6 do not be anxious about anything, but in everything by prayer and supplication with thanksgiving let your requests be made known to God.
7 And the peace of God, which surpasses all understanding, will guard your hearts and your minds in Christ Jesus. – Philippians 4:6-7
1. A negative imperative
So, first we see a “do not” exhortation. Paul says to them, Do not be anxious about anything. From this verse, it’s made clear to us that it is not becoming a Christian to be anxious. Anxiety is not consistent with a heart trusting in God. And Paul gives no provisions here. He doesn’t say, “Do not be anxious about little things”. He says anything.
2. A positive imperative
Instead, the Philippian Christians were to in everything by prayer and supplication with thanksgiving let their requests be made known to God. The remedy to anxiety is to bring our requests to God. How do we do that?
By prayer. Through Christ we are able to pray directly to the Father, with the Holy Spirit’s help.
By supplication. This word means to petition someone, to plead earnestly with them. Supplication is a specific kind of prayer, wherein the child of God earnestly requests something from the One who gives good and perfect gifts.
But prayer is not enough to cure the anxious heart. Paul adds a crucial attitude that’s required.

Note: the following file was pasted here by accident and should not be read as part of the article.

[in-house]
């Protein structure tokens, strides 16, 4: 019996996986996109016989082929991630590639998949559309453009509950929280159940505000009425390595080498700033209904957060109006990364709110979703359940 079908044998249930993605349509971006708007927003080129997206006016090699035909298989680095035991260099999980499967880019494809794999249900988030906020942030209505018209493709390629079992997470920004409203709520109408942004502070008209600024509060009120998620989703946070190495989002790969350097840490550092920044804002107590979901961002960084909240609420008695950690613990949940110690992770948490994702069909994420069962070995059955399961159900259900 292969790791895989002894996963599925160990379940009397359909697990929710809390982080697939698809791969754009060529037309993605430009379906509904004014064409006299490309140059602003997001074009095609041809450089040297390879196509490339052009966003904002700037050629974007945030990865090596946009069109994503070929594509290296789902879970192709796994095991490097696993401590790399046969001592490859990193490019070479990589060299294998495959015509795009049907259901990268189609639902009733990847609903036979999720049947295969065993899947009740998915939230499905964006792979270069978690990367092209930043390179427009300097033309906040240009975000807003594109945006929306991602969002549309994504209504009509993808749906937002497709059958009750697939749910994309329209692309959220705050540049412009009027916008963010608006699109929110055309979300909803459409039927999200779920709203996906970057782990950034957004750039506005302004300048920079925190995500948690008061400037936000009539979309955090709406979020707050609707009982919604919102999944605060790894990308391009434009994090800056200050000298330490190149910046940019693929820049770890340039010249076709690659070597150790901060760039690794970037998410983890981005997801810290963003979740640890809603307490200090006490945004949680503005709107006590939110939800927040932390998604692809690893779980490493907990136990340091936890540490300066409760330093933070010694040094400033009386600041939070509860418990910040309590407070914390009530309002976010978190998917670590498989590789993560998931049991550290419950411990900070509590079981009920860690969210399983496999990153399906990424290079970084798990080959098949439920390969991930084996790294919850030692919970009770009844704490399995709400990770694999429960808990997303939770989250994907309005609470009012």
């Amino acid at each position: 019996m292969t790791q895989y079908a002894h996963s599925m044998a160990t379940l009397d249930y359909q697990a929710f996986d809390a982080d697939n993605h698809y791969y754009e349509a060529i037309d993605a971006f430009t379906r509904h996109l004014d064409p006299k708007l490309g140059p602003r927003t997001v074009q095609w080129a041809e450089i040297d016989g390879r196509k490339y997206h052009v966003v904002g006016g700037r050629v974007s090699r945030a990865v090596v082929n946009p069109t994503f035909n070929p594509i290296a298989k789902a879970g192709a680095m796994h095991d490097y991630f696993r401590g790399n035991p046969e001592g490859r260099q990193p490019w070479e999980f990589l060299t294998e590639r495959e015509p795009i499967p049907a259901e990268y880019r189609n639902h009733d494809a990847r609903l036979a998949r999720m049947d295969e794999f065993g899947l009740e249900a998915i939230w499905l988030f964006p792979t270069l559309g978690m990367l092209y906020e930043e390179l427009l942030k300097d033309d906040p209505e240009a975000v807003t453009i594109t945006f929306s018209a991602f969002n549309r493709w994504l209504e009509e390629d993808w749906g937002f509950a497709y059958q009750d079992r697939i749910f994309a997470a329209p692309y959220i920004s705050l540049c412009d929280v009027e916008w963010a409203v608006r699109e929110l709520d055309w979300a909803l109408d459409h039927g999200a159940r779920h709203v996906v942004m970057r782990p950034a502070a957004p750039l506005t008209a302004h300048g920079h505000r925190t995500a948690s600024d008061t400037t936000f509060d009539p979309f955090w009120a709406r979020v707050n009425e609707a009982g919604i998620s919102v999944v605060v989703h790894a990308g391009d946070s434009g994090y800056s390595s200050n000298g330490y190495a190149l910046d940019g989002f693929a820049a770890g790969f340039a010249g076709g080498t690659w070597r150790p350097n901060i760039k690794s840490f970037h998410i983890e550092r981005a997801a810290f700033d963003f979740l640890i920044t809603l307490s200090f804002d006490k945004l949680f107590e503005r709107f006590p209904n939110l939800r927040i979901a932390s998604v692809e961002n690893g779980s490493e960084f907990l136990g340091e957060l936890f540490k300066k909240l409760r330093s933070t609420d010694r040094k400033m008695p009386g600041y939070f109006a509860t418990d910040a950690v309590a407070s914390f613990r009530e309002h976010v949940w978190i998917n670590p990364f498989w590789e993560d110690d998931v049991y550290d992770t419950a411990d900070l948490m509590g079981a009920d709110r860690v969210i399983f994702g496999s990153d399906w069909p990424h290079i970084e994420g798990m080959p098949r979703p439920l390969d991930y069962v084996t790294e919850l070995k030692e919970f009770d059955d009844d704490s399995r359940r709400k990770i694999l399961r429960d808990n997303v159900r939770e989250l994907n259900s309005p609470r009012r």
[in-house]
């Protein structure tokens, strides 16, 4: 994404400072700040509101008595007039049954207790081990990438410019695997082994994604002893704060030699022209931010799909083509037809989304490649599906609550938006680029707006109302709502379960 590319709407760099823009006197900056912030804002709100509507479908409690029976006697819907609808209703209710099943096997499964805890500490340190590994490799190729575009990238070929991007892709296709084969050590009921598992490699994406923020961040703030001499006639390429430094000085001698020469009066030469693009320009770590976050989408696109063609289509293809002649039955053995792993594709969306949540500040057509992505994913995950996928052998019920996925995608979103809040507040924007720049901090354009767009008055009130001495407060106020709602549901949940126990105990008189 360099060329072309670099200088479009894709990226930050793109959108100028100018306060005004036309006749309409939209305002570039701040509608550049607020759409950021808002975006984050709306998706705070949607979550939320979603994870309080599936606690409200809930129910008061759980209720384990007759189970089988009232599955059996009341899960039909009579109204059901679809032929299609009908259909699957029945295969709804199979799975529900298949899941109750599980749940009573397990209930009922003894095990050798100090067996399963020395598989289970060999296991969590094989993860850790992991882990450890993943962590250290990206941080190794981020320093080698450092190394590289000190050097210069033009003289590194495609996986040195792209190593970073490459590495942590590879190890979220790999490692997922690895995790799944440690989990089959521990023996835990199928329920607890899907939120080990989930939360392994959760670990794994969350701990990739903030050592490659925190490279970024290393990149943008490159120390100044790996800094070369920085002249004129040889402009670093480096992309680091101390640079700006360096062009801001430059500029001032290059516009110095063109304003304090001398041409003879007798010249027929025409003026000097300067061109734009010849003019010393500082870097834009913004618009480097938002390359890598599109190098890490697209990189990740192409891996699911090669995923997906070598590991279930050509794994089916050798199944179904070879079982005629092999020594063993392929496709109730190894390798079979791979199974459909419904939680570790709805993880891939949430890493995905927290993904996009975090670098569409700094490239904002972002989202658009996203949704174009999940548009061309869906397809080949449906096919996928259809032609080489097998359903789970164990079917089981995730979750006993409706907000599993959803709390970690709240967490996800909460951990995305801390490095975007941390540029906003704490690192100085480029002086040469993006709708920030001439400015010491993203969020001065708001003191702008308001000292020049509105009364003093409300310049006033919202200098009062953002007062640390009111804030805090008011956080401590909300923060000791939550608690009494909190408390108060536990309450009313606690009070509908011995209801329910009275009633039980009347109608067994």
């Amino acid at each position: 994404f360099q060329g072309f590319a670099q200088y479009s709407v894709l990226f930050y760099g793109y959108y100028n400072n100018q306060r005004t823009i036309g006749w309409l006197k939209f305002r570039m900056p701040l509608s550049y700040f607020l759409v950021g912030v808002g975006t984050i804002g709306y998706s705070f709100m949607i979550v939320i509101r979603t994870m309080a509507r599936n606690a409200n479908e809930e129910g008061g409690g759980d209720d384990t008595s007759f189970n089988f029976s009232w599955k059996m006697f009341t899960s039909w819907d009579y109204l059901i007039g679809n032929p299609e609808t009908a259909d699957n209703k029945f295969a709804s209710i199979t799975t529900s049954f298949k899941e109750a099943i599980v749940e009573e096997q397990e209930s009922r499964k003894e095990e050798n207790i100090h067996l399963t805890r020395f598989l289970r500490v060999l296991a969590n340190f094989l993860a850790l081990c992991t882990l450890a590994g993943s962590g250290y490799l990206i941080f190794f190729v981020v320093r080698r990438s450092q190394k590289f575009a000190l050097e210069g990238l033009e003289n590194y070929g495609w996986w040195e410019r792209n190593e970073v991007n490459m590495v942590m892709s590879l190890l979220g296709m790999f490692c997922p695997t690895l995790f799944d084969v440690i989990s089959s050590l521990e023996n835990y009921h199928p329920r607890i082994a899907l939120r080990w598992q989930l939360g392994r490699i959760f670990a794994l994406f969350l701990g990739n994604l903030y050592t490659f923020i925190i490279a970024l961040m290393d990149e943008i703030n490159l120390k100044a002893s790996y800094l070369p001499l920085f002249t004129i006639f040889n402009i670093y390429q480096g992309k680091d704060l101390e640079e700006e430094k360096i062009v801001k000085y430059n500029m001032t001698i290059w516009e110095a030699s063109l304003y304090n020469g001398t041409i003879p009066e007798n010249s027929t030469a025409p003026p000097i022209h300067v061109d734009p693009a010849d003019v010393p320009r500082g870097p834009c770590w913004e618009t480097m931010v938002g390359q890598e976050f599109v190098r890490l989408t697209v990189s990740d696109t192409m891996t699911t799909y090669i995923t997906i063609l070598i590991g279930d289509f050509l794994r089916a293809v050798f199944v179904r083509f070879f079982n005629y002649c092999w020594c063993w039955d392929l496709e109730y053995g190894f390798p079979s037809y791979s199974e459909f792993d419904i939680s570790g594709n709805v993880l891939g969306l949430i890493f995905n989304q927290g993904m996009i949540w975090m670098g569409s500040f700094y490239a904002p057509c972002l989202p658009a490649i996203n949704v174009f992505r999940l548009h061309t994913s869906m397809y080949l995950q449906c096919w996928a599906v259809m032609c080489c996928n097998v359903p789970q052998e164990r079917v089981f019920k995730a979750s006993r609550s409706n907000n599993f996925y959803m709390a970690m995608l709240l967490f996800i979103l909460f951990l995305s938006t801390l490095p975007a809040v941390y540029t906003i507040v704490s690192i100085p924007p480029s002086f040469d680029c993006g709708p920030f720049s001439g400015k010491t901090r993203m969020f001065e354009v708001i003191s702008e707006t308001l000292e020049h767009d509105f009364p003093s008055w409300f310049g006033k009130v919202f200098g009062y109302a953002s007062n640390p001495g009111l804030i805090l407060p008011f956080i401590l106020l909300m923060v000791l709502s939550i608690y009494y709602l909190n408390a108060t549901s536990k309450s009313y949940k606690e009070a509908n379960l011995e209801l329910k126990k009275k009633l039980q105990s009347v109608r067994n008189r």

With thanksgiving. A Christian who pounds on the door of the throne room and marches in like a spoiled child is not pleasing to God. Nor will his heart be prepared to receive the peace of God. A Christian who pleads with God must do so with a heart of gratitude.
3. The result
If a person prays and pleads with thanksgiving, presenting their requests, the peace of God, which surpasses all understanding, will guard your hearts and minds in Christ Jesus. Our hearts will be free from anxiety in a way that can’t rationally be explained. Trusting God is the antidote to anxiety, and anxiety is of the enemy.
So, sheep, let’s not be anxious about anything, but in everything, may we lift up our requests to Him who is able to do even more than we ask or think.